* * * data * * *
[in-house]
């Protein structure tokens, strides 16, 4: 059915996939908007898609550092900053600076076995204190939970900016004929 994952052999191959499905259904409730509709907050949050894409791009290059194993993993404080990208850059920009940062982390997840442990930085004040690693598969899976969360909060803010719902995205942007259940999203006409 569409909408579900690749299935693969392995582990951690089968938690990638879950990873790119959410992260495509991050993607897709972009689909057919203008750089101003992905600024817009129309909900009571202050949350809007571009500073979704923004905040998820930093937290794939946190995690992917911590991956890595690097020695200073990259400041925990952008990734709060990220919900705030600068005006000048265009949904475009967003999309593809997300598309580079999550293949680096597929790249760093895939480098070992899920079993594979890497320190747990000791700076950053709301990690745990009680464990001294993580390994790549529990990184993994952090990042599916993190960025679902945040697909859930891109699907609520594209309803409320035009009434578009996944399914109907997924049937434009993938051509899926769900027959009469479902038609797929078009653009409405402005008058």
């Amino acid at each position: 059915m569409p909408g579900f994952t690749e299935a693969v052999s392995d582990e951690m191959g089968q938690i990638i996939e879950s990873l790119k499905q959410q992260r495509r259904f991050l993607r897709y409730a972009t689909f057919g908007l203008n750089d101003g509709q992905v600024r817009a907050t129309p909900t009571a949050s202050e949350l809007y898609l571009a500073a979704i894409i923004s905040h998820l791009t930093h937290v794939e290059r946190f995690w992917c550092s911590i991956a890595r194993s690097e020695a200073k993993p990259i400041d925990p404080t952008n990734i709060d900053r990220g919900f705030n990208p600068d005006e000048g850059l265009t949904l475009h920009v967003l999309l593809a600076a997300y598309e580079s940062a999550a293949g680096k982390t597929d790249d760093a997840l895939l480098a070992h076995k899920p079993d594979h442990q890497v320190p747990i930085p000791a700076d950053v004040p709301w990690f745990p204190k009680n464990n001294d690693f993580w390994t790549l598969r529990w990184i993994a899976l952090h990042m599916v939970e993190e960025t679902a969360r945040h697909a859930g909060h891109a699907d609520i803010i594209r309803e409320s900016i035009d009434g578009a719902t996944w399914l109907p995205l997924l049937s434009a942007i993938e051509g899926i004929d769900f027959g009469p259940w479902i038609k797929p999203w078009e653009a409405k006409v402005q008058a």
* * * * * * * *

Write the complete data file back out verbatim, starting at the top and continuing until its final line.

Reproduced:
[in-house]
């Protein structure tokens, strides 16, 4: 059915996939908007898609550092900053600076076995204190939970900016004929 994952052999191959499905259904409730509709907050949050894409791009290059194993993993404080990208850059920009940062982390997840442990930085004040690693598969899976969360909060803010719902995205942007259940999203006409 569409909408579900690749299935693969392995582990951690089968938690990638879950990873790119959410992260495509991050993607897709972009689909057919203008750089101003992905600024817009129309909900009571202050949350809007571009500073979704923004905040998820930093937290794939946190995690992917911590991956890595690097020695200073990259400041925990952008990734709060990220919900705030600068005006000048265009949904475009967003999309593809997300598309580079999550293949680096597929790249760093895939480098070992899920079993594979890497320190747990000791700076950053709301990690745990009680464990001294993580390994790549529990990184993994952090990042599916993190960025679902945040697909859930891109699907609520594209309803409320035009009434578009996944399914109907997924049937434009993938051509899926769900027959009469479902038609797929078009653009409405402005008058």
């Amino acid at each position: 059915m569409p909408g579900f994952t690749e299935a693969v052999s392995d582990e951690m191959g089968q938690i990638i996939e879950s990873l790119k499905q959410q992260r495509r259904f991050l993607r897709y409730a972009t689909f057919g908007l203008n750089d101003g509709q992905v600024r817009a907050t129309p909900t009571a949050s202050e949350l809007y898609l571009a500073a979704i894409i923004s905040h998820l791009t930093h937290v794939e290059r946190f995690w992917c550092s911590i991956a890595r194993s690097e020695a200073k993993p990259i400041d925990p404080t952008n990734i709060d900053r990220g919900f705030n990208p600068d005006e000048g850059l265009t949904l475009h920009v967003l999309l593809a600076a997300y598309e580079s940062a999550a293949g680096k982390t597929d790249d760093a997840l895939l480098a070992h076995k899920p079993d594979h442990q890497v320190p747990i930085p000791a700076d950053v004040p709301w990690f745990p204190k009680n464990n001294d690693f993580w390994t790549l598969r529990w990184i993994a899976l952090h990042m599916v939970e993190e960025t679902a969360r945040h697909a859930g909060h891109a699907d609520i803010i594209r309803e409320s900016i035009d009434g578009a719902t996944w399914l109907p995205l997924l049937s434009a942007i993938e051509g899926i004929d769900f027959g009469p259940w479902i038609k797929p999203w078009e653009a409405k006409v402005q008058a």